Winamac’s football team won its first sectional title in 12 years this fall.
The Warriors were able to do so because of players like Brandon Dickson stepping up.
Dickson, a 5-foot-9, 175-pound senior, finished as the Warriors’ highest-rated defender according to the coaches’ ranking system. The second-year starting middle linebacker finished with 72 tackles, 60 assisted tackles, nine tackles for a loss, three fumble recoveries and an interception.
“He’s undersized. He’s not the most gifted athlete we’ve ever had on the football team,” Winamac coach Tim Roth said. “But he plays with a lot of heart and a lot of passion. You can’t measure that until they get on the field and perform that way. He’s a smart kid and very coachable. What he lacks physically he makes up for mentally. The last two years he’s been totally undersized but has done a great job for us.”
The Warriors (9-4) finished with a flourish this season to win the sectional title. They stopped Hammond Noll and Class A No. 8 West Central in back-to-back weeks to win the championship.
The win over rival West Central was a stunner. The Trojans were coming off a 43-3 demolishing of No. 3 Whiting and had defeated Winamac 49-7 just six weeks earlier. But the Warriors were able to totally turn the tables on them in a 49-13 romp to take home the sectional hardware.
“We just did our job,” Dickson said. “We played assignment football and filled the holes we were supposed to. Every man did his job. We forced them to the outside, and our outside guys made the plays.”
The Warriors were defeated by Lafayette Central Catholic 49-14 in a regional game. The Knights went on to win their fourth straight state title and will move up to Class 2A next season because of the IHSAA’s new success factor.
“We did good for quite awhile,” Dickson said. “In the first-half turnovers killed us and we got our heads down and couldn’t get back up, and they pulled away. We played a strong first quarter and part of the second.”
The Warriors had a lot of underclassmen play a key role in the tournament run, and Dickson expects them to be strong again next season.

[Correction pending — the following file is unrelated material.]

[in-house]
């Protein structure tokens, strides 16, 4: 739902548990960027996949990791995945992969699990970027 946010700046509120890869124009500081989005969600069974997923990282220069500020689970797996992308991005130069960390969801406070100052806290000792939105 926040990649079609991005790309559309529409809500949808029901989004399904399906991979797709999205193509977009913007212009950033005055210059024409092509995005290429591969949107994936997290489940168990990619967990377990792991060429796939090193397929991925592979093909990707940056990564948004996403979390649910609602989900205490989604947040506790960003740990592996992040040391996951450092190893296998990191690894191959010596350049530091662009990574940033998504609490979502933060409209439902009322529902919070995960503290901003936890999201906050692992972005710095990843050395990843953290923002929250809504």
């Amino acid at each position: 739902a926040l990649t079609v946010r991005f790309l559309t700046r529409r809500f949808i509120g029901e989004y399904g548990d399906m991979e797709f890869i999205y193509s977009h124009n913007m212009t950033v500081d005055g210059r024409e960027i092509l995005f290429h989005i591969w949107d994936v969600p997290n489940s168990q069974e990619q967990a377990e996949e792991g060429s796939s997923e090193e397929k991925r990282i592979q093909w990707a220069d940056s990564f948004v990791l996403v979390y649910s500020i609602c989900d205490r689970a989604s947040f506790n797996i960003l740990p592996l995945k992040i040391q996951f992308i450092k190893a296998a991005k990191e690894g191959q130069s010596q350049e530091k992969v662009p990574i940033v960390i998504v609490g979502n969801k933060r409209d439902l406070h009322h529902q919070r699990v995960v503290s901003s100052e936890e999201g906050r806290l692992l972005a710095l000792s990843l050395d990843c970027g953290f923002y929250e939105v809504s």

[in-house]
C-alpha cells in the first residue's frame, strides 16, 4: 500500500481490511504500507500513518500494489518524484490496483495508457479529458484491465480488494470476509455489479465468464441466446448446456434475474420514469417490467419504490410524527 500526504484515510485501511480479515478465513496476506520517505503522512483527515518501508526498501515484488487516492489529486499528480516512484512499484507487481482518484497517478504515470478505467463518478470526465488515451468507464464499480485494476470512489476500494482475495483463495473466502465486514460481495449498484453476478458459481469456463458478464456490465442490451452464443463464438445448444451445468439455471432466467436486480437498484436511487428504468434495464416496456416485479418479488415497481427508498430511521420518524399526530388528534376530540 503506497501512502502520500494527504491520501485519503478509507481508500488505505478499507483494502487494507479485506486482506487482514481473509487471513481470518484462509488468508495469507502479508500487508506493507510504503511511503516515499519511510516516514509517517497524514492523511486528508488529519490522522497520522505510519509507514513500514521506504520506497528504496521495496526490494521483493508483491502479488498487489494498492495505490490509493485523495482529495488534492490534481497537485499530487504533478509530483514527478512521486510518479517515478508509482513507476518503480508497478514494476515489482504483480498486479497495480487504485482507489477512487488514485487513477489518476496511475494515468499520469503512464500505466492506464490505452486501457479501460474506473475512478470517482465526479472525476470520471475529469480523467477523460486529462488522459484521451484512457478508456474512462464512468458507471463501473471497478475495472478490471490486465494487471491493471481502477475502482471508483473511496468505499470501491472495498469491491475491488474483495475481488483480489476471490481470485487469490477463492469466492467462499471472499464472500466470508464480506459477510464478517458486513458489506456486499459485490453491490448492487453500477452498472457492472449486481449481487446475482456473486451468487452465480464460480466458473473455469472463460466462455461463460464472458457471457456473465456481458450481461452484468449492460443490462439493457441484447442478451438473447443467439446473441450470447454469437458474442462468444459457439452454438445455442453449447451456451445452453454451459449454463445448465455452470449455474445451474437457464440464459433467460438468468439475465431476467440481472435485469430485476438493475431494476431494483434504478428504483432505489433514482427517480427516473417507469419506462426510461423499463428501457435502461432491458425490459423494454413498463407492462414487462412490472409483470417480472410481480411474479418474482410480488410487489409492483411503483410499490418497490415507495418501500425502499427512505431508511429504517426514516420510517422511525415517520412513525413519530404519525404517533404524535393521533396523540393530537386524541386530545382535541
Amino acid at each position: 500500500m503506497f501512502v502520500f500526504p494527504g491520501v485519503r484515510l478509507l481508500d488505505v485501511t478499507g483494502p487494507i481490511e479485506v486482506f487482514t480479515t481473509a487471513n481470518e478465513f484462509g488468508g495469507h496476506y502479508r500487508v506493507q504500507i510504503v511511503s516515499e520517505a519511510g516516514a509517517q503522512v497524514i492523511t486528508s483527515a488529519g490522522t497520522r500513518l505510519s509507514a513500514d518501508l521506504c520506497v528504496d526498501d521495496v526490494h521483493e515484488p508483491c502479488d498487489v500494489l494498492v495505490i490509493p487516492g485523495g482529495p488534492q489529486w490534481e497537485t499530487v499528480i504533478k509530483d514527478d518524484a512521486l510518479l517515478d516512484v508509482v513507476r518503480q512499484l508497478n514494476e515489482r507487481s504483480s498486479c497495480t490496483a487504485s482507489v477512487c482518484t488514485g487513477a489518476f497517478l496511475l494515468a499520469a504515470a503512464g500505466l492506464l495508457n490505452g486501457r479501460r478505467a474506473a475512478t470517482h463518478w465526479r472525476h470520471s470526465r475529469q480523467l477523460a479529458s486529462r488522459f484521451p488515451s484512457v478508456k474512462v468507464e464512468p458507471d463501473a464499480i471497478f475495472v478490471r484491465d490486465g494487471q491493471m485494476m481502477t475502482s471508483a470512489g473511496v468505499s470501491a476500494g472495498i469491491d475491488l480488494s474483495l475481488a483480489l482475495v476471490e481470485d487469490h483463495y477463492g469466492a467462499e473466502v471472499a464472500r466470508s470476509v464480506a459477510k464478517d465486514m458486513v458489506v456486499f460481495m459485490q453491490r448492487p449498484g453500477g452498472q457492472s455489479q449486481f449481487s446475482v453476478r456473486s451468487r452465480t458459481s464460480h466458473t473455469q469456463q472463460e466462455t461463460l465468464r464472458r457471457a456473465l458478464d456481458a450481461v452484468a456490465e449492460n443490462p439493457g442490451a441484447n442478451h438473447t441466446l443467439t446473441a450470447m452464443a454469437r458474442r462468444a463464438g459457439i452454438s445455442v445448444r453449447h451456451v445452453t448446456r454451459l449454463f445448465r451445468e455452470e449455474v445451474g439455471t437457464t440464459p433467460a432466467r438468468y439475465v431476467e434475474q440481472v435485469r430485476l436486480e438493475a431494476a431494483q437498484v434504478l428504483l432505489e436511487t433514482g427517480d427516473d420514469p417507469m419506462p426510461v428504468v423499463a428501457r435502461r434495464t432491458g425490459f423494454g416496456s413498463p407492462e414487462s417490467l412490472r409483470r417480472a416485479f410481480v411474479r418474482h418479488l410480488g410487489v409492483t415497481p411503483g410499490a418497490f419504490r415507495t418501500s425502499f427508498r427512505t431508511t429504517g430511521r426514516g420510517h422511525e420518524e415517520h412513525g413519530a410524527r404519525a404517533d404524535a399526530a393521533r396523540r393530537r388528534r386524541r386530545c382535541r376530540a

“Next year we’ll be really strong. We’re not losing that many starters,” he said.
The Warriors played inspired football down the stretch of the season, in large part because they were playing for Cooper Fulmer, the 6-year-old younger brother of senior lineman Gavin Fulmer, who was diagnosed with leukemia the week of the senior night game against Frontier.
The Warriors shaved their heads and wore bracelets with the phrase “#Coopstrong” to show support for Cooper, and they went on to win an improbable sectional title for him.
“I think that really pulled us together as a team. We were all fighting for a common goal,” Dickson said.
Dickson added that he, Cooper and Gavin just hung out on Monday.
“He’s doing really good right now. Me and his brother are really good friends,” Dickson said. “He just wanted to hang out with me and his brother. We were skinning animals we caught and he wanted to hang out with us.”
Roth believes Cooper will beat his cancer.
“The prognosis is very good. Things are looking on the up and up,” he said. “He still has a lot of uphill battles yet to climb. He just has to stay positive and do the best he can.”
Just like he inspired the Warriors to do.
The following is a question-and-answer session with Dickson.
Q. Of the sports you play, which is your favorite? Why?
A. Football. It is more than just a sport. It starts off as a sport, but by the end of your four years it turns into a brotherhood and a family with memories that last forever.
Q. Do you have any family members who played sports?
A. My sister [Baleigh] ran cross country and is on Olivet’s team. My mom [Kim] played softball and my dad [Rick] wrestled and played football.
Q. Who do you consider your biggest role model? Why?
A. My biggest role model in sports came from Matt Kolish. He was a senior and I was a freshman and he played with so much heart that I wanted to do the same.
Q. What experiences have you had in sports have made you the athlete you are today?
A. Going against high-quality linemen and running backs in practice has helped improve my skills.
Q. What is something that not everyone knows about you?
A. I like to read Western books and books about wildlife.
Q. What is your favorite memory of playing sports at your school?
A. My favorite will always be the sectional championship this year. After the game the four captains were the last to leave the field with Coach Roth and it symbolized all we had worked for.
Q. What’s your favorite music, movie, TV show, etc.?
A. Music: country. Artist: Jason Aldean. Movie: Fast and Furious. TV: NCIS. Book: Francis Tucket by Gary Paulsen. Team: Colts.
Q. Who is the best athlete in your respective sport you’ve ever gone up against?
A. Michael Hamilton of West Central. He is slick and quick. He knows how to find holes and break tackles. He killed us in our first game, but we stopped him in the sectional final game.
Q. What are your goals for your future? Do you plan on attending college?
A. I have applied to Purdue and plan on going into mechanical engineering.
Each week during the school year the Pharos-Tribune recognizes an athlete from one of five area high schools. The recipients are selected by each school’s athletic department.
Winamac’s football team won its first sectional title in 12 years this fall.
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